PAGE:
The ayah’s paroxysm of grief had sunk to a low moaning when she re-entered her room. It sounded like a dumb creature in pain. Hastily she dressed, and twisted up her hair with fingers that she strove in vain to steady.
Then noiselessly she crept back to the nursery.
Daisy was still rocking softly to and fro before the ore, her piteous burden yet clasped against her heart. The doctor was stooping over her, and Muriel saw the half-eager, half-suspicious look in Daisy’s eyes as she watched him. She was telling him in rapid whispers what had happened.
He listened to her very quietly, his keen eyes fixed unblinking upon the baby’s face. When she ended, he stooped a little lower, his hand upon her arm.
“Let me take him,” he said.
Muriel trembled for the answer, remembering the instant refusal with which her own offer had been met. But Daisy made no sort of protest. She seemed to yield mechanically.
Only, as he lifted the tiny body from her breast, a startled, almost a bereft look crossed her face, and she whispered quickly, “You won’t let him cry?”
Jim Ratcliffe was silent a moment while he gazed intently at the little lifeless form he held. Then very gently, very pitifully, but withal very steadily, his verdict fell through the silent room.
“He will never cry any more.”
Daisy was on her feet in a moment, the agony in her eyes terrible to see. “Jim! Jim!” she gasped, in a strangled voice. “He isn’t dead! My little darling,—my baby,—the light of my eyes; tell me—he isn’t—dead!”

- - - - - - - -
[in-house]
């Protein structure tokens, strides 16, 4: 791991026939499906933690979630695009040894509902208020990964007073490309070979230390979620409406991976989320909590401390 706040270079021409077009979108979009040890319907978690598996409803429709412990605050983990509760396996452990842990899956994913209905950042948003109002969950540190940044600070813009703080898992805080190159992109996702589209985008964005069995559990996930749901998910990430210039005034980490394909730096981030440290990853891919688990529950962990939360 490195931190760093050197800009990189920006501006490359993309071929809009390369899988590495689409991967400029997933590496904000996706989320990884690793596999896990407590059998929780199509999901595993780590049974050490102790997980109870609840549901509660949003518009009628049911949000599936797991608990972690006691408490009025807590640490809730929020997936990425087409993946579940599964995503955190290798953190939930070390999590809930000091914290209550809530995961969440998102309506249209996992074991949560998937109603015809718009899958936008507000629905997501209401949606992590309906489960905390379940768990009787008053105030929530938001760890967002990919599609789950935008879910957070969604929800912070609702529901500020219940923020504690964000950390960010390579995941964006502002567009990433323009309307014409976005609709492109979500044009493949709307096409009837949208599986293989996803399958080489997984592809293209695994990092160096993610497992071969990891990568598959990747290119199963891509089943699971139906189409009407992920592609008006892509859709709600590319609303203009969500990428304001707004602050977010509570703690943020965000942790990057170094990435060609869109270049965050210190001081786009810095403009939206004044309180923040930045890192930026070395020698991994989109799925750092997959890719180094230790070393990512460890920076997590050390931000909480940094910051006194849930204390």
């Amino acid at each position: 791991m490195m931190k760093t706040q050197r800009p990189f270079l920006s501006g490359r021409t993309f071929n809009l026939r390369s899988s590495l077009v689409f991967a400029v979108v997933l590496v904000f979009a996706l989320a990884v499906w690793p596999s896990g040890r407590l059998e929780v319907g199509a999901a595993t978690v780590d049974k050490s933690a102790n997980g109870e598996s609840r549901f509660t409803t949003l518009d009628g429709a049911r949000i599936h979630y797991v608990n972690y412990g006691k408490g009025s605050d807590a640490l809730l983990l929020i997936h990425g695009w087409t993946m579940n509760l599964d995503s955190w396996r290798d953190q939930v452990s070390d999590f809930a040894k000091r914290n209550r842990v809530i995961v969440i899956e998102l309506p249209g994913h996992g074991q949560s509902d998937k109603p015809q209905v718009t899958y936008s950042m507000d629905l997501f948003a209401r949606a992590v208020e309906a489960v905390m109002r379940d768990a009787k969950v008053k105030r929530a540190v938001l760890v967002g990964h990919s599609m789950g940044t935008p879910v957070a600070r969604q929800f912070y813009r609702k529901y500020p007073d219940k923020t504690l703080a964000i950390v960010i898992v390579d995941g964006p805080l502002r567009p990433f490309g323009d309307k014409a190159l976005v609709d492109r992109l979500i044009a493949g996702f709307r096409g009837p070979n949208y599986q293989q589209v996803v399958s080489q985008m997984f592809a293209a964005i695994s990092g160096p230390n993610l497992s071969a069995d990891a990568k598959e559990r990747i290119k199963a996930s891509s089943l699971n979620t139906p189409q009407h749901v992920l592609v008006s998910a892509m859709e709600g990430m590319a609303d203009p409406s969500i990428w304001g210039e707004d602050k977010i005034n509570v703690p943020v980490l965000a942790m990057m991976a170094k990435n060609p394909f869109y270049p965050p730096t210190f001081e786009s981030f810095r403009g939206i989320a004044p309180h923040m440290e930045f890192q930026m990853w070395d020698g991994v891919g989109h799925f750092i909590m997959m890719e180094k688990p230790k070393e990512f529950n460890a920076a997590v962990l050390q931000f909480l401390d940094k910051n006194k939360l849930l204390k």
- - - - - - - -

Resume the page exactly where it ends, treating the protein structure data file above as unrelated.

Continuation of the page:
She bent hungrily over the burden he held, and then gazed wildly into his face. She was shaking as one in an ague.
Quietly he drew the head-covering over the baby’s face. “My dear,” he said, “there is no death.”
The words were few, spoken almost in an undertone; but they sent a curious, tingling thrill through Muriel—a thrill that seemed to reach her heart. For the first time, unaccountably, wholly intangibly, she was aware of a strong resemblance between this man whom she honoured and the man she feared. She almost felt as if Nick himself had uttered the words.
Standing dumbly by the door, she saw the doctor stoop to lay the poor little body down in the cot, saw Daisy’s face of anguish, and the sudden, wide-flung spread of her empty arms.
The next moment, her woman’s instinct prompting her, she sprang forward; and it was she who caught the stricken mother as she fell.
THE CREED OF A FIGHTER
It was growing very hot in the plains. A faint breeze born at sunset had died away long ago, leaving a wonderful, breathless stillness behind. The man who sat at work on his verandah with his shirt-sleeves turned up above his elbows sighed heavily from time to time as if he felt some oppression in the atmosphere. He was quite a young man, fair-skinned and clean-shaven, with an almost pathetically boyish look about him, a wistful expression as of one whose youth still endured though the zest thereof was denied to him. His eyes were weary and bloodshot, but he worked on steadily, indefatigably, never raising them from the paper under his hand.